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Discussion Starter · #1 · (Edited)
By Joseph Inyang
[email protected]
http://nigeriansforsuperenergy.com


After the dismantling of the former USSR. President Yeltsin took over power. He was elected with 57% vote but lost that popularity after a traumatic series of economic crises. After vowing to reform the Russian economy, Yeltsin turned to the advice of Western economists, and Western institutions such as the IMF, the World Bank, and the U.S. Treasury Department. This policy recipe came to be known as the "Washington Consensus" or "shock therapy," a combination of measures intended to liberalize prices and stabilize the state's budget. The IMF approved a $22.6 billion emergency loan on July 13 1998. The reforms also devastated the living standards of much of the population, especially the groups dependent on Soviet-era state subsidies and welfare entitlement programs. Through the 1990s, Russia's GDP fell by 50 percent, vast sectors of the economy were wiped out, inequality and unemployment grew dramatically, while incomes fell. Tens of millions of Russians were plunged into poverty.
Part of Yeltsin's big economic push was promoting privatization as a way of spreading ownership of shares in former state enterprises as widely as possible to create political support for his economic reforms. In the West, privatization was viewed as the key to the transition from communism in Eastern Europe, ensuring a quick dismantling of the Soviet-era planned economy to make way for 'free market reforms. Effectively giving away of valuable state assets to a small group of tycoons in finance, industry, energy, telecommunications, and the media who came to be known as the "Russian oligarchs" in the mid-1990s. By summer 1996, substantial ownership shares over major firms were acquired at very low prices by the "oligarchs." Boris Berezovsky, who controlled major stakes in several banks and the national media, emerged as one of Yeltsin's most prominent backers. Along with Berezovsky, Mikhail Khodorkovsky, Roman Abramovich, Vladimir Potanin, Vladimir Bogdanov, Rem Viakhirev, Vagit Alekperov, Viktor Chernomyrdin, Victor Vekselberg, and Mikhail Fridman emerged as Russia's most powerful and prominent oligarchs. By the time Yeltsin left office his approval rating about 2%. Yeltsin then hand picks Putin to take over from him.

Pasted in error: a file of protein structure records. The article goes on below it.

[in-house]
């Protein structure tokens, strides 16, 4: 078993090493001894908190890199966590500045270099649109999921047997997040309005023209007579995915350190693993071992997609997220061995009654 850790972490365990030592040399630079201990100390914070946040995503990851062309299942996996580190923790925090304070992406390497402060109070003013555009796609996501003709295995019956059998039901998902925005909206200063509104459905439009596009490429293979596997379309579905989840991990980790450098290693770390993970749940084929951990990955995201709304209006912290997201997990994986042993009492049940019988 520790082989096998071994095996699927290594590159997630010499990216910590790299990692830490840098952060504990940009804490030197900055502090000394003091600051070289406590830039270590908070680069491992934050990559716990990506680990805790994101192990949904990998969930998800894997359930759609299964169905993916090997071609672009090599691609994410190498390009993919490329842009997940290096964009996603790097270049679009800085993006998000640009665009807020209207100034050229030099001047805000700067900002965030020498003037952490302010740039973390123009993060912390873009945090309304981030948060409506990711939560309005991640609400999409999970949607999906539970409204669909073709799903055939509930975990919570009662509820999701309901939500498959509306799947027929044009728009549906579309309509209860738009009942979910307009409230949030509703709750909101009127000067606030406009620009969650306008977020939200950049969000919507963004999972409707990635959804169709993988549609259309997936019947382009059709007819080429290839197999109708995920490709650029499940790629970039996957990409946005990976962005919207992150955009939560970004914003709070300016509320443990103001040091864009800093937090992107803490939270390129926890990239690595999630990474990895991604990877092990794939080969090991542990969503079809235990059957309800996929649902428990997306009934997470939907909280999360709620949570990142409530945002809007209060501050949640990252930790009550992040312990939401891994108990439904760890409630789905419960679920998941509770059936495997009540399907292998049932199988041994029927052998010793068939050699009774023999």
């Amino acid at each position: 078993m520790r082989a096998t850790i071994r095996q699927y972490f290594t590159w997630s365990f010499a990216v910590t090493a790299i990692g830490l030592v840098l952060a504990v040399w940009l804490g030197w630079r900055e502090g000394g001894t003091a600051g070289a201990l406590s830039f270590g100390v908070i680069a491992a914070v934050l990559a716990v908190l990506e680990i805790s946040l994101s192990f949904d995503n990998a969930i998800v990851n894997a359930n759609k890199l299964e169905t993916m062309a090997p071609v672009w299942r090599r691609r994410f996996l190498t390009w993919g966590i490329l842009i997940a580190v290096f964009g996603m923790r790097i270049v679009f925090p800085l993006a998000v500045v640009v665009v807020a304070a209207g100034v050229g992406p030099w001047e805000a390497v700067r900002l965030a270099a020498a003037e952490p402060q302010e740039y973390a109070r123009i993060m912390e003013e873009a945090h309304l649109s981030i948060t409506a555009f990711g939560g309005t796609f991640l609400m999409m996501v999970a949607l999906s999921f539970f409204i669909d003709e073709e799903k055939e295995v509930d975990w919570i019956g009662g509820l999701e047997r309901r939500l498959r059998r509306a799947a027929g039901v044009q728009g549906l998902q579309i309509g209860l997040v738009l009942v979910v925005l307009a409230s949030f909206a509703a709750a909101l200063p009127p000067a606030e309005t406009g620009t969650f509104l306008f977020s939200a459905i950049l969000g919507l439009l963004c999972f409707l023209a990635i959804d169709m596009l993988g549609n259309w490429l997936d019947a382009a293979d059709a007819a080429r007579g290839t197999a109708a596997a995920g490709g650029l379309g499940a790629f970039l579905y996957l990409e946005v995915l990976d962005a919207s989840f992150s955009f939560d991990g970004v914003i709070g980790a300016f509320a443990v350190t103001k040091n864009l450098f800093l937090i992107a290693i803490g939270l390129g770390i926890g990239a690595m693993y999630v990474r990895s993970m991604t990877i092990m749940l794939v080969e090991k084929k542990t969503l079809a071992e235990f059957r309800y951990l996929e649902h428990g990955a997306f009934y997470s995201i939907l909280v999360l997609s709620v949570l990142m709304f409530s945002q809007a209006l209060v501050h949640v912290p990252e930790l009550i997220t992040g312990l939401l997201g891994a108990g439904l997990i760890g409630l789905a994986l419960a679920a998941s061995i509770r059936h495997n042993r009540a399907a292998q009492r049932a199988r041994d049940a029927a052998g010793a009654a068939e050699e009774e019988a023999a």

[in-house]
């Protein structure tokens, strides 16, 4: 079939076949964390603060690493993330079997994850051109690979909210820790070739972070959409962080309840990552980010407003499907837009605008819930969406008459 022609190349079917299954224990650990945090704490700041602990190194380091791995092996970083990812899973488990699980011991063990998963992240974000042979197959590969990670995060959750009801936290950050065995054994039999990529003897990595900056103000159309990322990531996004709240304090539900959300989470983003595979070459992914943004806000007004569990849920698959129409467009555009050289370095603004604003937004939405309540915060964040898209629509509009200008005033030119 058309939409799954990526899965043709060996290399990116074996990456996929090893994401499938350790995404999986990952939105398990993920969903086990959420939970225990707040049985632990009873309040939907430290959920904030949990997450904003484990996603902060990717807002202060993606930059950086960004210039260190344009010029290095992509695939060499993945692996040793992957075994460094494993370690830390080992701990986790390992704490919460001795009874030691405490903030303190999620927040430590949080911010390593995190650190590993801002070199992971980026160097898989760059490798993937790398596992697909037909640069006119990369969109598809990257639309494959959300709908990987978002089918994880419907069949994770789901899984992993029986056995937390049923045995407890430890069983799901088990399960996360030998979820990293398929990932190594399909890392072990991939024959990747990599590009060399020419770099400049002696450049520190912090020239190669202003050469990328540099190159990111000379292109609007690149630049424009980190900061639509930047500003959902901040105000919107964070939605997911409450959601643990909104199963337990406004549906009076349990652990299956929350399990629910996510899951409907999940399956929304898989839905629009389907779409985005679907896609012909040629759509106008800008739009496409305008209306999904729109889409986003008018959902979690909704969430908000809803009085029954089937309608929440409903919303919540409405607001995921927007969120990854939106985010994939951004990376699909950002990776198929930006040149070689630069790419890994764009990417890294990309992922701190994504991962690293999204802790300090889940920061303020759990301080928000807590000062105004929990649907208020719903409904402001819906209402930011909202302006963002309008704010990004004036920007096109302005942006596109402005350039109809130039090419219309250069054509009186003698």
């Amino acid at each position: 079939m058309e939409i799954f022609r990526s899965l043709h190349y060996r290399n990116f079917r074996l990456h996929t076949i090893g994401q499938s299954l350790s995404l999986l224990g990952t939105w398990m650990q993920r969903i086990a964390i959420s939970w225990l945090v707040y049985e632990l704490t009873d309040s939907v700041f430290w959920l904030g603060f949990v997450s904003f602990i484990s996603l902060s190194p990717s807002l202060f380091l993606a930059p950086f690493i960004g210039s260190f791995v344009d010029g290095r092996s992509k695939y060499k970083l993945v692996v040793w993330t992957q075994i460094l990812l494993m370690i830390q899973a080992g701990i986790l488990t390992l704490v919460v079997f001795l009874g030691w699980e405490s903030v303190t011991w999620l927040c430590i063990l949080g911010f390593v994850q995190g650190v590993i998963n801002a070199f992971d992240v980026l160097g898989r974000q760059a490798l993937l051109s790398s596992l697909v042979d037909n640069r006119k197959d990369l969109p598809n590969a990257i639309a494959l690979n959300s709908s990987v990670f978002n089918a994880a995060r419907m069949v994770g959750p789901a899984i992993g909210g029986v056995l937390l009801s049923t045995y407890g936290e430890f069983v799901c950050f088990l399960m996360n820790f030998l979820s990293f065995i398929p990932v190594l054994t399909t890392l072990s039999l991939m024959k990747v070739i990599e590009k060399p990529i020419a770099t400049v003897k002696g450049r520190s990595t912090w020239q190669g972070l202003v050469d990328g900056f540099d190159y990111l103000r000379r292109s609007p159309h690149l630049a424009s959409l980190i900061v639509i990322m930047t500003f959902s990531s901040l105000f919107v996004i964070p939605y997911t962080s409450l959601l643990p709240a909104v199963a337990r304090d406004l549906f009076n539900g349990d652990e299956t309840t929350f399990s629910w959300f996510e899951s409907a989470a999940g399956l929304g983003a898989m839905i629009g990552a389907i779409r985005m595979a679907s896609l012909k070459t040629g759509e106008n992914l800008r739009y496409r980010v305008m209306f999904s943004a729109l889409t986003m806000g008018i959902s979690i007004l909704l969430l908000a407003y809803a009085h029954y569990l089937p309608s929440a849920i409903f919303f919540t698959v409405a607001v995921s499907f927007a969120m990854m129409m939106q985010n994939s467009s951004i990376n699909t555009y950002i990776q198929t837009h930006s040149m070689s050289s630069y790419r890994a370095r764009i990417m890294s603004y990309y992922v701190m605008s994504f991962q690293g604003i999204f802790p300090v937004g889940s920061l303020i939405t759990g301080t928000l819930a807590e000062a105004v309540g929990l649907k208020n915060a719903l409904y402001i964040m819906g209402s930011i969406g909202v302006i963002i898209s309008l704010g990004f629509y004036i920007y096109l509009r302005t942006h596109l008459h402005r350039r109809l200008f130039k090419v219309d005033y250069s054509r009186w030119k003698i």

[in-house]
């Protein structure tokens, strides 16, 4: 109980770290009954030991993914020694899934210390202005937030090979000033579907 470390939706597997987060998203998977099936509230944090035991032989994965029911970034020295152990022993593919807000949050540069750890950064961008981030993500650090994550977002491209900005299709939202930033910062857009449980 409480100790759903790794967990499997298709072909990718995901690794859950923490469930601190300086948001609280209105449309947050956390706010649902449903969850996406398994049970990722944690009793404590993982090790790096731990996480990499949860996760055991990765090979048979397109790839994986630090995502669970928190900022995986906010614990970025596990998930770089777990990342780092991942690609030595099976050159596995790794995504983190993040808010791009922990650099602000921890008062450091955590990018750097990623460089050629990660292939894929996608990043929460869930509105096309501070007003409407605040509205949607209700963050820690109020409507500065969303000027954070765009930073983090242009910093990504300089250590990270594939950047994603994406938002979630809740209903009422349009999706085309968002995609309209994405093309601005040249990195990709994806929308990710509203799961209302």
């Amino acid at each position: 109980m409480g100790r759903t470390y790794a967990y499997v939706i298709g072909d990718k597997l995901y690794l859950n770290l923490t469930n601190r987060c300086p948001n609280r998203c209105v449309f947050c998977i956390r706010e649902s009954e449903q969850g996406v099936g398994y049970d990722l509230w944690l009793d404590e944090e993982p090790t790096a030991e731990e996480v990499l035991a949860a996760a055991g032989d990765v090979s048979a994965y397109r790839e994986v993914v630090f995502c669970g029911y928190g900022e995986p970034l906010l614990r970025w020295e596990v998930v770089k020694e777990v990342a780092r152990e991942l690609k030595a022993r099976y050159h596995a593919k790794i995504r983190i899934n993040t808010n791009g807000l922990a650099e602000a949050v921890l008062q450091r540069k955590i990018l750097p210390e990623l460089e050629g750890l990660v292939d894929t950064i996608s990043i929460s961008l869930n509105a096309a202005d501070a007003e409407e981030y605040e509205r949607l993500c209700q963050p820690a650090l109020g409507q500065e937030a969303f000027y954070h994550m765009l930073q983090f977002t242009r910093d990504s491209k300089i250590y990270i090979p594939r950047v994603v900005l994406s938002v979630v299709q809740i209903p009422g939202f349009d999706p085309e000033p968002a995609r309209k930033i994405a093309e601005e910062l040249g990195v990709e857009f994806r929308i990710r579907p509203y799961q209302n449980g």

Does this sound familiar?

When Putin took over he was extremely concerned about the ongoing demographic problems, such as the death rate being higher than the birth rate and immigration rate, cyclical poverty, and housing concerns within the Russian Federation. In 2005, four "national projects" were launched in the fields of health care, education, housing and agriculture. In his May 2006 annual speech, Putin proposed increasing maternity benefits and prenatal care for women. "Real incomes have been growing by about 10 percent a year, and that can't fail to be visible to the population," says Yevgeny Gavrilenkov, an economist with Troika Dialogue, a Moscow investment bank. Putin also had Russia pay its IMF debt ahead of time.
One of the most controversial aspects of Putin's second term was the prosecution of Russia's richest man, Mikhail Khodorkovsky, President of Yukos oil company, for fraud and tax evasion. While much of the international press saw this as a reaction against a man who was funding political opponents of the Kremlin, both liberal and Communist, the Russian government has argued that Khodorkovsky was engaged in corrupting a large segment of the Duma to prevent changes in the tax code aimed at taxing windfall profits and closing offshore tax evasion vehicles. Many of the initial privatizations, including that of Yukos, are widely believed to have been fraudulent (Yukos, valued at some $30bn in 2004, had been privatized for $110 million), and like the other oligarchic groups, the Yukos-Menatep name has been frequently tarred with accusations of links to criminal organizations.
In the recent years, the political philosophy of Putin's administration has been described as "sovereign democracy". The political term recently gained wide acceptance within Russia itself and unified various political elites around it. According to its supporters, policy of the President must above all be supported by the popular majority in Russia itself and not be governed from outside of the country; such popular support constitutes the founding principle of a democratic society.